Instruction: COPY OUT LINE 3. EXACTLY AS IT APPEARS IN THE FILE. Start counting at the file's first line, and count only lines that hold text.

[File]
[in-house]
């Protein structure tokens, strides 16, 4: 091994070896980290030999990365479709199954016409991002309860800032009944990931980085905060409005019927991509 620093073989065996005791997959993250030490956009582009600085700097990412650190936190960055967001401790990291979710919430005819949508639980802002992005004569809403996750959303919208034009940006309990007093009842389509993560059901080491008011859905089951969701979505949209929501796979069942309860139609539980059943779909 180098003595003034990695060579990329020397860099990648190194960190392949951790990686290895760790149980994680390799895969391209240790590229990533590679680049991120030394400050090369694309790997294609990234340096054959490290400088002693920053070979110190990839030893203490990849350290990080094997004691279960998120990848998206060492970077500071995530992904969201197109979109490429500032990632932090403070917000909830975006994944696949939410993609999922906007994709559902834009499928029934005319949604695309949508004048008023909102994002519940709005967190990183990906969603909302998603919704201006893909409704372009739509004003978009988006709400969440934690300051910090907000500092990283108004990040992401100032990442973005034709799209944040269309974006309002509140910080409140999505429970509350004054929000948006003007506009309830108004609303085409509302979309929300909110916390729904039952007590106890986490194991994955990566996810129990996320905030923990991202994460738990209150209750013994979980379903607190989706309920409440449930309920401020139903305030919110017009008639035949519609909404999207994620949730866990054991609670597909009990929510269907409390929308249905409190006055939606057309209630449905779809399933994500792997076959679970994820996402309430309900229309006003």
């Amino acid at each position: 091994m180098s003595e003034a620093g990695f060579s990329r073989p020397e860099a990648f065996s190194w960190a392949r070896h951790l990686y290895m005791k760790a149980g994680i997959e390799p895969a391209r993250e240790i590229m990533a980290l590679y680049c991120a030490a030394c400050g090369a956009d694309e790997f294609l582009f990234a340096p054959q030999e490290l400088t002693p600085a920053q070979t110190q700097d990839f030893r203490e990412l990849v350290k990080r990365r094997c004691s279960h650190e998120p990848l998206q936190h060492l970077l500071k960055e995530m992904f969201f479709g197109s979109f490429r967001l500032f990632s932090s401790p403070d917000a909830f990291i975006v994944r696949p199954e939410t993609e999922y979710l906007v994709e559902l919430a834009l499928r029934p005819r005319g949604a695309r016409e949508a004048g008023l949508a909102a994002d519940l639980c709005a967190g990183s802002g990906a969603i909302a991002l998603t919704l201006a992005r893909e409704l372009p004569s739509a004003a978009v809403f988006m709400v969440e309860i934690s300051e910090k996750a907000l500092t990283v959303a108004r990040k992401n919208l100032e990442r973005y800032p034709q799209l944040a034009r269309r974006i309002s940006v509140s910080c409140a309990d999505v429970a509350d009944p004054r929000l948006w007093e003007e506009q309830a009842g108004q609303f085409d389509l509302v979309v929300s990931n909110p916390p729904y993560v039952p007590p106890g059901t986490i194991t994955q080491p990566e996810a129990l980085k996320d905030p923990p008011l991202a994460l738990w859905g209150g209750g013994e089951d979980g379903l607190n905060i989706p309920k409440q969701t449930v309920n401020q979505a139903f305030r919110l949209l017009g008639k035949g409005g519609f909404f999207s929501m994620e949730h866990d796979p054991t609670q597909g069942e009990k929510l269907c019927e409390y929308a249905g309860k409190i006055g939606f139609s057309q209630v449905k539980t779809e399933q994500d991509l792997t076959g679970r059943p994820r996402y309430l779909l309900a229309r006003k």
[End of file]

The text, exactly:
């Amino acid at each position: 091994m180098s003595e003034a620093g990695f060579s990329r073989p020397e860099a990648f065996s190194w960190a392949r070896h951790l990686y290895m005791k760790a149980g994680i997959e390799p895969a391209r993250e240790i590229m990533a980290l590679y680049c991120a030490a030394c400050g090369a956009d694309e790997f294609l582009f990234a340096p054959q030999e490290l400088t002693p600085a920053q070979t110190q700097d990839f030893r203490e990412l990849v350290k990080r990365r094997c004691s279960h650190e998120p990848l998206q936190h060492l970077l500071k960055e995530m992904f969201f479709g197109s979109f490429r967001l500032f990632s932090s401790p403070d917000a909830f990291i975006v994944r696949p199954e939410t993609e999922y979710l906007v994709e559902l919430a834009l499928r029934p005819r005319g949604a695309r016409e949508a004048g008023l949508a909102a994002d519940l639980c709005a967190g990183s802002g990906a969603i909302a991002l998603t919704l201006a992005r893909e409704l372009p004569s739509a004003a978009v809403f988006m709400v969440e309860i934690s300051e910090k996750a907000l500092t990283v959303a108004r990040k992401n919208l100032e990442r973005y800032p034709q799209l944040a034009r269309r974006i309002s940006v509140s910080c409140a309990d999505v429970a509350d009944p004054r929000l948006w007093e003007e506009q309830a009842g108004q609303f085409d389509l509302v979309v929300s990931n909110p916390p729904y993560v039952p007590p106890g059901t986490i194991t994955q080491p990566e996810a129990l980085k996320d905030p923990p008011l991202a994460l738990w859905g209150g209750g013994e089951d979980g379903l607190n905060i989706p309920k409440q969701t449930v309920n401020q979505a139903f305030r919110l949209l017009g008639k035949g409005g519609f909404f999207s929501m994620e949730h866990d796979p054991t609670q597909g069942e009990k929510l269907c019927e409390y929308a249905g309860k409190i006055g939606f139609s057309q209630v449905k539980t779809e399933q994500d991509l792997t076959g679970r059943p994820r996402y309430l779909l309900a229309r006003k």